What To Watch On Netflix If You Love Violence In Your Movies And TV Shows

Ryan Gosling in Drive

Netflix has some pretty intense movies

Why do violent movies often become the subject of controversy? Last time I checked, putting a “healthy” dose of action on the screen is just what you need to give an audience the thrill they paid for. At least Netflix understands, for even a good chunk of its exclusive content is known for pushing boundaries.

However, what exactly is there to understand about the appeal of violence in fictional media? Well, some theorize that the second hand experience of watching good guys take out bad guys has a cathartic quality, satisfying our own inner aggressions or more perverse curiosities. Others may simply applaud a filmmaker for a courageous depiction of brutality and harsh truths we do not like to talk about in real life with a bold authenticity.

Furthermore, no one is forcing anyone to watch these kinds of programs anyway, which means, to keep things fair, one should be able to force another person not to watch them either. So, go ahead and indulge in all the blood, gore, and bullets you want without shame, just as it should be. In fact, allow me to assist you in your binge by recommending these 12 movies and TV shows now available on Netflix that really go for it.

Anton Yelchin and Alia Shawkat in Green Room

Green Room (2016)

An indie punk band’s (featuring the late Anton Yelchin on bass) final tour destination could be their final destination after they witness a murder from backstage of a bar crawling with neo-Nazis.

Why It's A Good Option for Fans Of Violence: A strong stomach is required when watching any film written and directed by Jeremy Saulnier, also know for the cartoonishly grotesque Murder Party and harrowingly bleak Blue Ruin, but this 95-minute fight for survival, which villain Patrick Stewart needed whiskey to get through reading, may be his magnum opus of trauma translated to celluloid.

Stream it on Netflix here

Joe Pesci, Ray Liotta, and Robert De Niro in Goodfellas

Goodfellas (1990)

An Irish-Italian American (Ray Liotta) recalls the greatest successes and hardships of his life as part of the New York mafia.

Why It's A Good Option for Fans Of Violence: This intensely realistic cautionary tale based on the experiences of mobster turned FBI informant Henry Hill, and also stars Robert DeNiro and Joe Pesci in an Oscar-winning performance, is, arguably, director Martin Scorsese’s crowning achievement and, according to Roger Ebert, the greatest gangster movie ever made (yes, he has seen The Godfather).

Stream it on Netflix here

Ray Santiago, Bruce Campbell, and Dana DeLorenzo in Ash vs. Evil Dead

Ash vs. Evil Dead (2015-2018)

After accidentally awakening an ancient evil after a 30-year slumber, aging veteran demon killer Ash Williams (Bruce Campbell) must come out of retirement to defend the world once again, this time aided by his supermarket co-workers Pablo (Ray Santiago) and Kelly (Dana DeLorenzo).

Why It's A Good Option for Fans Of Violence: While Sam Raimi treated gorehounds to three films of wall-to-wall “grueling terror” with his Evil Dead trilogy, this sequel series has three seasons worth of its chainsaw-handed, absent-minded hero slaughtering “deadites” to bloody bits in, what I would say is, the finest combination of slapstick comedy with blood splattered horror in the franchise yet.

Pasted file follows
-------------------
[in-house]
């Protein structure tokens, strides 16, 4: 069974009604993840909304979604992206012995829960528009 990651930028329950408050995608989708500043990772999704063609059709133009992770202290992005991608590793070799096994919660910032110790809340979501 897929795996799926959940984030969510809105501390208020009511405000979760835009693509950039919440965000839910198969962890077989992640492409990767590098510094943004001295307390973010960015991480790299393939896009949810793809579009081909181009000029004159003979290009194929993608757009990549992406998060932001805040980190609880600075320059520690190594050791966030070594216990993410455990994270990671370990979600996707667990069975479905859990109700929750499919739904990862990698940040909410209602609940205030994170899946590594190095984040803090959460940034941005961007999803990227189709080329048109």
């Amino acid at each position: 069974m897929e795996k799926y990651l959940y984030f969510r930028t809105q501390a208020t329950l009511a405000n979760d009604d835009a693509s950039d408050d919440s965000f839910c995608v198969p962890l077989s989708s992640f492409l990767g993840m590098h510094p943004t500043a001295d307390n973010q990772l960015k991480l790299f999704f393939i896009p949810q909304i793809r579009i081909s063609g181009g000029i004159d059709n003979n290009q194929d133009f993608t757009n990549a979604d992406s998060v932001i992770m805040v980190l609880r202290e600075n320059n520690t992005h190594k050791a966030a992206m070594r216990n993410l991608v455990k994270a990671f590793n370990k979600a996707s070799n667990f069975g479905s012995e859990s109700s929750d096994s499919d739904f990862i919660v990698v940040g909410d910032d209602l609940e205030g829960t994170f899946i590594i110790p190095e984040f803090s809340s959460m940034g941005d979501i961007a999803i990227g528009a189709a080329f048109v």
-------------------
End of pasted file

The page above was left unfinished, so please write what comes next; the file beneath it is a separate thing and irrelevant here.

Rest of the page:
Stream it on Netflix *here *

Mickey Rourke in Sin City

Sin City (2005)

A brutish criminal (Mickey Rourke) out to avenge the prostitute he falls for, a loner (Clive Owen) waging war on corruption within the law, and a disgraced cop (Bruce Willis) risking it all to protect an innocent girl are the loosely connected stories from this anthology set in the bleak town of Basin City.

Why It's A Good Option for Fans Of Violence: “Adaptation” would not be a suitable word to describe this film based on the relentlessly grim series of noir graphic novels by Frank Miller, who co-directs with Robert Rodriguez and guest director Quentin Tarantino for a scene, because this visually unmatched, stylishly brutal stunner is more like a comic book brought into, not the real world, but a new world of its own.

Stream it on Netflix here

Chelan Simmons in Final Destination 3

Final Destination 3 (2006)

A high school senior’s (Mary Elizabeth Winstead) premonition saves her and a few others from a tragic roller coaster accident, unwittingly making them the next set of targets for the unruly wrath of death itself.

Why It's A Good Option for Fans Of Violence: In a franchise known for challenging itself to up the ante in macabre and improbably fatal situations in each of its five installments (and counting), I believe this one bears the most comparatively gleeful, and somehow even tasteful, indulgence in what is, otherwise, an amusement park of senseless depravity.

Stream it on Netflix here

Charlie Cox in Daredevil

Daredevil (2015-2018)

Blinded by a chemical accident that also enhanced his remaining sense, attorney Matt Murdoch (Charlie Cox) takes on a devilish alter ego to viciously lay waste of crime and in corruption Hell’s Kitchen on a nightly basis.

Why It's A Good Option for Fans Of Violence: Before its unfair and premature cancelled after just three seasons, the premiere installment of the “Netflix Marvel Universe” works as courtroom drama, a kung fu exploitation thriller, and a thoroughly bleak, yet thrilling, and viscerally shocking comic book adaptation that gives new, refreshing meaning to the term “graphic novel.”